When older people are living alone, there may be concerns
about their physical well-being, emotional well-being, or
both. Particularly in situations where they are having health
problems or do not live close by, a son or daughter may
invite them to move in.
If you find yourself on the receiving end of such an offer,
ask yourself the following questions and take time to
honestly and thoroughly answer each one before making a
What kind of relationship do you and your son or daughter
have? How well do you get along with others in the household?
Personality clashes are sure to be magnified when you are
living under the same roof.
If you need assistance, are you comfortable with the idea of
Your needs and expectations
Would the move uproot you from important relationships and
community connections such as supportive longtime neighbors,
a church congregation or seniors' clubs?
If you have a pet, can it be accommodated? If your child has
pets, are you comfortable around them?
If you have a chronic illness, how are your needs likely to
change? Would you expect your family to provide whatever help
you may require? If so, are they willing and able to help?
Your family's needs and expectations
Would you be expected to contribute to the household in
practical ways, such as cooking meals or providing child
If you require assistance, would your child or other
household members be able to cope with the ongoing physical,
mental and emotional demands of caregiving? Would they have
enough time to devote to the rest of their family - spouse,
children, grandchildren, other senior relatives? Would they
still have time for themselves - for exercise, hobbies,
volunteer work or whatever else is important to them?
Do you and your son or daughter have similar lifestyles and
values? If not, are differences likely to be an ongoing
source of tension?
If you require care, how might your needs affect your child's
work life, social life, vacation plans and other pursuits? Is
he or she prepared to make adjustments?
Would you be within walking distance of a convenience store,
pharmacy or bank? Where is the nearest Catholic church? Would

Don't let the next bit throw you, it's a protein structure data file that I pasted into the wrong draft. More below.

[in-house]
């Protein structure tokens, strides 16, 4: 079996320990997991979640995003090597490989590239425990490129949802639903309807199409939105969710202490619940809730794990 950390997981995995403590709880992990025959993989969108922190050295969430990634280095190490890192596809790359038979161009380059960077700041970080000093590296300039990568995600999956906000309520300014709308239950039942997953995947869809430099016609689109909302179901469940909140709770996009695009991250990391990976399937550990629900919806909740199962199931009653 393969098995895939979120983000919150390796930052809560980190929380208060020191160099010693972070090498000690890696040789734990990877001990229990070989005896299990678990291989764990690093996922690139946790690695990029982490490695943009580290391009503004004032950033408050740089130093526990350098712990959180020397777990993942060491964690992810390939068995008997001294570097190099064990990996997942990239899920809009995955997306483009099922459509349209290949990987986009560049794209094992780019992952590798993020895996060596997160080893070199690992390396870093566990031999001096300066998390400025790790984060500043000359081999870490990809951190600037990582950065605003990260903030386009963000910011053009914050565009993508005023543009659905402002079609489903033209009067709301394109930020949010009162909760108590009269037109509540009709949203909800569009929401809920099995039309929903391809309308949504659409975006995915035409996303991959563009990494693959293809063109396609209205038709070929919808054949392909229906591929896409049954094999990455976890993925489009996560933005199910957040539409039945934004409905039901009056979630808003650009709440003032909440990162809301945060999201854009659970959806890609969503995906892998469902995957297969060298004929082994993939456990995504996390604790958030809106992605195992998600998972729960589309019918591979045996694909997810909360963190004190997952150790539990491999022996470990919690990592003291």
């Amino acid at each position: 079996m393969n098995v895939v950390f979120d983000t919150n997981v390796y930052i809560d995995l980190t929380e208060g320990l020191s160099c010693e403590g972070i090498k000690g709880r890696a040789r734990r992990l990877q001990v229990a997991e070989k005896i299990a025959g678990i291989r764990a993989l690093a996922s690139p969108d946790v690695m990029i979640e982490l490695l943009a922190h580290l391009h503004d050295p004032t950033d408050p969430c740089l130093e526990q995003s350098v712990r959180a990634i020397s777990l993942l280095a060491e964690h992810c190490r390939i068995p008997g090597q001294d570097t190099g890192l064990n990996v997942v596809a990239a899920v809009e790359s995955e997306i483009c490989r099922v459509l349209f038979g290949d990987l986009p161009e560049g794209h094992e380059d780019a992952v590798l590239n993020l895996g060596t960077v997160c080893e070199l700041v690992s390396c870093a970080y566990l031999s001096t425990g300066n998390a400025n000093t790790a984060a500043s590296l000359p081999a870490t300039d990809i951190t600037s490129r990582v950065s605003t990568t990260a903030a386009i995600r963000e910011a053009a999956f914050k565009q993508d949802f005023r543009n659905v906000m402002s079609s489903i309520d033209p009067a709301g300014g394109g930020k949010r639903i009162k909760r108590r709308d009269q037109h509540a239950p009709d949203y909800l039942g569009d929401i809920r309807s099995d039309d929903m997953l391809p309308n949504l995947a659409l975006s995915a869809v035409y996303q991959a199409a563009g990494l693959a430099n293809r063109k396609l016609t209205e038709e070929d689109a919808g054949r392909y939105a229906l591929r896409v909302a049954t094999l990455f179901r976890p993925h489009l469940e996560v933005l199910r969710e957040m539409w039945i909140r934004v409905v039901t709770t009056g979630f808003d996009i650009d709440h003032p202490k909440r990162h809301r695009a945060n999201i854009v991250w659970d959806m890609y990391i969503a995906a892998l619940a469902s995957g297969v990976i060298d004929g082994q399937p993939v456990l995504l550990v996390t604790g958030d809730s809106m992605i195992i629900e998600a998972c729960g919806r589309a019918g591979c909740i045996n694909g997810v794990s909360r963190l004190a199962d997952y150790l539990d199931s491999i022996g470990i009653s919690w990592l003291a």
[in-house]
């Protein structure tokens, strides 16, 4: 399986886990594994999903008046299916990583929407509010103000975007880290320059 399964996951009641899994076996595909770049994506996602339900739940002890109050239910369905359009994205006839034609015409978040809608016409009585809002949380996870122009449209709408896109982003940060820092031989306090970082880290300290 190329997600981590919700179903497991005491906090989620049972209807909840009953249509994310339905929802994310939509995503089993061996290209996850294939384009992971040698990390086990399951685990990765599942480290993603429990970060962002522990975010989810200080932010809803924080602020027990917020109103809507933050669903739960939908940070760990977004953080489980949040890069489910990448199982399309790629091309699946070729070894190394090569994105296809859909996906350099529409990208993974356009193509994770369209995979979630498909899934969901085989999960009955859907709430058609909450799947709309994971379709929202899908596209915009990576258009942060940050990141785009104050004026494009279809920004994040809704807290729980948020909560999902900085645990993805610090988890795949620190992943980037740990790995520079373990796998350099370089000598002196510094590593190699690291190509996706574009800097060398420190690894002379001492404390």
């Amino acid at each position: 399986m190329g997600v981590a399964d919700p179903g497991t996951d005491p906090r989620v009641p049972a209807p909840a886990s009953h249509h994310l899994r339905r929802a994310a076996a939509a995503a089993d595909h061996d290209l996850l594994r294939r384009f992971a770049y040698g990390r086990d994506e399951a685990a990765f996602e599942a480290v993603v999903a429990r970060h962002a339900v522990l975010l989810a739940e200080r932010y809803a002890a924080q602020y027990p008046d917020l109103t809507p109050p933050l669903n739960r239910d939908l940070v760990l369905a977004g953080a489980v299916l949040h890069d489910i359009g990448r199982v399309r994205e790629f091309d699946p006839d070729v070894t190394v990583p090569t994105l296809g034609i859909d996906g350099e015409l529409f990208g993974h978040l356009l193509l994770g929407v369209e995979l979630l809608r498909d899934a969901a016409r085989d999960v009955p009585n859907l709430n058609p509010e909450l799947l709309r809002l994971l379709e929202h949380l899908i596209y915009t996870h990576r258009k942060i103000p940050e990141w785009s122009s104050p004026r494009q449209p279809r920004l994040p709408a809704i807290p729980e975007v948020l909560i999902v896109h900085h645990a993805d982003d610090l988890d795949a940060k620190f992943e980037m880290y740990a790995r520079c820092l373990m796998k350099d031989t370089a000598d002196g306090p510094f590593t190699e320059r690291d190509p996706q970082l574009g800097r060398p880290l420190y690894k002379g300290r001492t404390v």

you be close to public transit routes? Easy access to some
amenities would maximize your independence - a win-win
Would friends and former neighbors be able to visit
frequently? Consider the distance they would have to travel
to get to your new location and what type of transportation
is available to them.
If your child lives in a different area, how easily could you
link with needed medical supports such as a new primary care
What kinds of community support services are available to
assist in meeting your needs, either now or in the future?
Find out about accessible transportation services, seniors'
recreation centers and home health care services.
Finances and home setup
How much would you be expected to contribute toward fixed and
variable household expenses?
Do you have savings or insurance that would cover the cost of
any needed medical equipment or health care services? If not,
would your family be prepared to pay for them?
Is there sufficient space in the home to meet everyone's
needs for privacy? Would you have separate quarters?
How accessible is the home? For example, are there steps to
get inside, does it have multiple levels, can doorways
accommodate walker or wheelchair passage? If adaptations
would need to be made, what is the estimated cost and who
would pay it?
Before making any decisions, explore alternatives: arranging
home health care services and other home supports such as
meals on wheels; obtaining live-in help; doing home
renovations; and moving to a condominium, seniors' apartment
complex or assisted living facility. Find out if any of these
options are appropriate and affordable.
If you decide to move into your son or daughter's home,
consider a six-month trial period with a clear understanding
that other options will be pursued if you, your child or
other household members feel it's not working out and issues
can't be resolved.
Keep in mind that such a plan involves changes in family
dynamics and household routines that will affect daily
living. Therefore you need to allow plenty of time for
everyone involved to adjust.
There are bound to be some difficulties, but these usually
can be worked through if you are committed to making the new
Petsche is a clinical social worker and a freelance writer
specializing in family life and eldercare issues.